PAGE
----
DENVER (April 22, 2014) – Two studies from the University of Colorado Denver are shedding new light on the most common type of `friend’ to be unfriended on Facebook and their emotional responses to it.

The studies, published earlier this year, show that the most likely person to be unfriended is a high school acquaintance. (more…)

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Ginseng can treat and prevent influenza and RSV, researcher finds

Ginseng can treat and prevent influenza and RSV, researcher finds

PUBLIC RELEASE DATE: 21-Apr-2014

ATLANTA–Ginseng can help treat and prevent influenza and respiratory syncytial virus (RSV), a respiratory virus that infects the lungs and breathing passages, according to research findings by a scientist in Georgia State University’s new Institute for Biomedical Sciences.

In a recent issue of Nutrients and an upcoming publication of the International Journal of…

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Cancer stem cells linked to drug resistance

Cancer stem cells linked to drug resistance

PUBLIC RELEASE DATE:

20-Apr-2014

Discovery of previously undefined molecular pathway is step toward novel clinical trial

Most drugs used to treat lung, breast and pancreatic cancers also promote drug-resistance and ultimately spur tumor growth. Researchers at the University of California, San Diego School of Medicine have discovered a molecule, or biomarker, called CD61 on the surface of…

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Why alcoholism saps muscle strength

Why alcoholism saps muscle strength

PUBLIC RELEASE DATE: 21-Apr-2014 Mitochondrial repair may be to blame for muscle weakness in mitochondrial diseases and in long-time alcoholics

(PHILADELPHIA) — Muscle weakness is a common symptom of both long-time alcoholics and patients with mitochondrial disease. Now researchers have found a common link: mitochondria that are unable to self-repair. The results will be published online April…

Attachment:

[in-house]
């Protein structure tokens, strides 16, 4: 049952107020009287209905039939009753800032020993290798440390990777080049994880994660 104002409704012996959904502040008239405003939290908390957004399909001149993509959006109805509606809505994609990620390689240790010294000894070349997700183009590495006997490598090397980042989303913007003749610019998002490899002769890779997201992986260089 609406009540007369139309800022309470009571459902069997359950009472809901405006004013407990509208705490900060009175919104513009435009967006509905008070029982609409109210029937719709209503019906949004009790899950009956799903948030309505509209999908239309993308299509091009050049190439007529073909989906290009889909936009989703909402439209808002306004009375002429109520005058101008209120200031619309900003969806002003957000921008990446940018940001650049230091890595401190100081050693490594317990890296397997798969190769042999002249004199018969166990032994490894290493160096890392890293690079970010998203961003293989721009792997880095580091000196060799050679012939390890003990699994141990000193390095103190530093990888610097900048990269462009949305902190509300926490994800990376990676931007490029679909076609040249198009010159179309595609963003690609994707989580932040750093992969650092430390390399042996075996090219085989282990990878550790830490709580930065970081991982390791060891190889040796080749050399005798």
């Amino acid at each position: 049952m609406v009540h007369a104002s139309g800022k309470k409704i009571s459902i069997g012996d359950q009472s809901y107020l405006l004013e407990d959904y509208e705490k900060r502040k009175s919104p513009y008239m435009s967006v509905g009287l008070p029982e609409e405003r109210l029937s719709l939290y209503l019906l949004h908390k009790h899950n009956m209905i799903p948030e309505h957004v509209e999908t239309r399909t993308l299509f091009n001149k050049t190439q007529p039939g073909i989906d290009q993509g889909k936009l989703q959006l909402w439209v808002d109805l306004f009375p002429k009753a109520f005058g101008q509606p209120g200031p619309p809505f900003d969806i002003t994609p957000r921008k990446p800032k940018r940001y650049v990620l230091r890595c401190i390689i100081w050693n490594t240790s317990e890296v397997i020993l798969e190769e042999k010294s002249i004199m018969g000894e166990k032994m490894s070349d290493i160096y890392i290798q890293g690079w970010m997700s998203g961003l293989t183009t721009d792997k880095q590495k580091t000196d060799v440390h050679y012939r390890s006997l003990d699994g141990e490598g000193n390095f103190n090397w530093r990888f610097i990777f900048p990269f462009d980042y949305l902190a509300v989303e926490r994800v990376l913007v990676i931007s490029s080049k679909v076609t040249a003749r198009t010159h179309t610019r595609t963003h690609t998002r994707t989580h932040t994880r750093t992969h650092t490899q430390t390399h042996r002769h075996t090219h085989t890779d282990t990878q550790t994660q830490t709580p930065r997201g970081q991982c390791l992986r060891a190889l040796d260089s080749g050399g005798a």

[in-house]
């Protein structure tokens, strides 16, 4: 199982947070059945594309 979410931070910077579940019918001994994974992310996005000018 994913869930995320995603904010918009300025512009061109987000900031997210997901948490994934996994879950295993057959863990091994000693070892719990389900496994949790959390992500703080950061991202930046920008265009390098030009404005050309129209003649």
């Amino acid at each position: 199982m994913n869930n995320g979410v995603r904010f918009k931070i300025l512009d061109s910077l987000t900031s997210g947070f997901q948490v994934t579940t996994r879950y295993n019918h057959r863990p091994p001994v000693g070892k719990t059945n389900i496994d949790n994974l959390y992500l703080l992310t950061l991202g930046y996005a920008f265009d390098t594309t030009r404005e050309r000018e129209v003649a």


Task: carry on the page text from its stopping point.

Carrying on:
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Cancer stem cells linked to drug resistance

Cancer stem cells linked to drug resistance

PUBLIC RELEASE DATE:

20-Apr-2014

Discovery of previously undefined molecular pathway is step toward novel clinical trial

Most drugs used to treat lung, breast and pancreatic cancers also promote drug-resistance and ultimately spur tumor growth. Researchers at the University of California, San Diego School of Medicine have discovered a molecule, or biomarker, called CD61 on the surface of…

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Early mortality risk reduced up to 40 percent through increased physical activity and sports

Early mortality risk reduced up to 40 percent through increased physical activity and sports

Public release date: 20-Oct-2011

Even though previous studies have been shown the link between regular exercises and improved health the exact dose-response relation remains unclear. Guenther Samitz, researcher in physical activity and public health at the Centre for Sports Sciences and University Sports of the University of Vienna has investigated this relationship with a meta-study representing…

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Human Norovirus In Groundwater Remains Infective After Two Months

Human Norovirus In Groundwater Remains Infective After Two Months

Public release date: 20-Oct-2011

Researchers from Emory University have discovered that norovirus in groundwater can remain infectious for at least 61 days. The research is published in the October Applied and Environmental Microbiology.

Human norovirus is the most common cause of acute gastroenteritis. The disease it causes tends to be one of the more unpleasant of those that leave healthy…